The government should provide a more efficient mechanism for screening asylum seekers - not just for their benefit, but also to ease the burden on taxpayers, a charity organisation said yesterday.
The comments follow a Court of First Instance ruling yesterday that the government had no obligation to screen asylum seekers.
At present, the Hong Kong office of the UN High Commissioner for Refugees is responsible for screening people seeking refugee status in the city. There are about 2,000 such cases pending, many of which have been in the works for years. During this time, the government provides for their accommodation and living.
Dablo, an African who arrived in the city in 2003 to avoid political persecution in his home country, said that what he thought was the beginning of a new life turned out to be a torture of infinite waiting.
'I have been waiting for so long. Every day I sleep and I eat, there is nothing else I can do. I don't know how much longer I have to wait, but I also can't go back. I feel like I am nothing,' he said.
The 39-year-old professional applied to the Hong Kong office of the UNHCR in 2003 for refugee status, but after a year of assessment he received a letter informing him that his application had failed. 'No reason was given. They just tell you, 'You are not credible, we can't accept your application',' Dablo said.
He then filed claims of non-repatriation to the Immigration Department based on the grounds that he is a victim of torture. That application is still pending.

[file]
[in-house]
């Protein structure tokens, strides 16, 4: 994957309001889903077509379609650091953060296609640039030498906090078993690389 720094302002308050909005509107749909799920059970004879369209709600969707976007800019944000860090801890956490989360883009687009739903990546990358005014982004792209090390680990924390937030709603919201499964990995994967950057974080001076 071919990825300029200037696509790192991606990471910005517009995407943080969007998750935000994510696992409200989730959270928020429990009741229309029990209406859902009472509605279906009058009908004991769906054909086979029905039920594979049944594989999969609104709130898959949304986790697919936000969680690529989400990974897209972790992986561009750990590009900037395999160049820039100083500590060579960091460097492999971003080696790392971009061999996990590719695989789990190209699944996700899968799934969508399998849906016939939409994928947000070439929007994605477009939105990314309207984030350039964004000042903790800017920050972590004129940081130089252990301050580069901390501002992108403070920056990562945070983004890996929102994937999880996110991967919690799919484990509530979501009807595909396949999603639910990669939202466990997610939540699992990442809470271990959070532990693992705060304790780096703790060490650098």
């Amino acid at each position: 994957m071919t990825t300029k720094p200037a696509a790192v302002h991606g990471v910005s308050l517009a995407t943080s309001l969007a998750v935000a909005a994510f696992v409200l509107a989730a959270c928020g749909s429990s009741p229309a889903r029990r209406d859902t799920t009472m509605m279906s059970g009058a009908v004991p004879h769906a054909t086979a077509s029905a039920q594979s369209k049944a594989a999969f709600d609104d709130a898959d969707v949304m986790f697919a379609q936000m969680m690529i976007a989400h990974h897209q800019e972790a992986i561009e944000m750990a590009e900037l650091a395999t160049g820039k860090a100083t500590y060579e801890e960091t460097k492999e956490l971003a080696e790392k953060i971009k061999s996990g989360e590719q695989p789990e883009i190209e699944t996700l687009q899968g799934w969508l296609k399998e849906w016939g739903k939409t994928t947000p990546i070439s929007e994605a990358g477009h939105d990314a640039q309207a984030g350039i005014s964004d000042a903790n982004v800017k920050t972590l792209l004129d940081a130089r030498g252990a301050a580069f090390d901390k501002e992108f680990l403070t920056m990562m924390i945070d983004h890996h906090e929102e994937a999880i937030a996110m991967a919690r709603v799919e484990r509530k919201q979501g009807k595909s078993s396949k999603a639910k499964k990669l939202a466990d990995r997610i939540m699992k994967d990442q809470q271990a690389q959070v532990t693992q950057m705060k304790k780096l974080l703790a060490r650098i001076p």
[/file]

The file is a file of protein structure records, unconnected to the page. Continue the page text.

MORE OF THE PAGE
Annie Lin, of the Society for Community Organisation who has been helping asylum seekers, said such cases were not unique.
'The assessment can take years, but the reasons given often contain nothing more than a few lines and it is difficult for the claimants to lodge appeals,' she said.
Even if they seek to appeal, their cases are not heard by a court but by a separate UN committee.
'If the government sets up a formal assessment mechanism, the real refugees would not have to be stuck in the city for long and fake applicants who abuse the system could also be repatriated sooner.'
According to Immigration Department statistics, the number of asylum seekers claiming torture increased from 514 in 2006 to 1,583 last year, with the majority from South Asian and African countries. Many of them lodged their claims only after having been arrested or notified of their removal.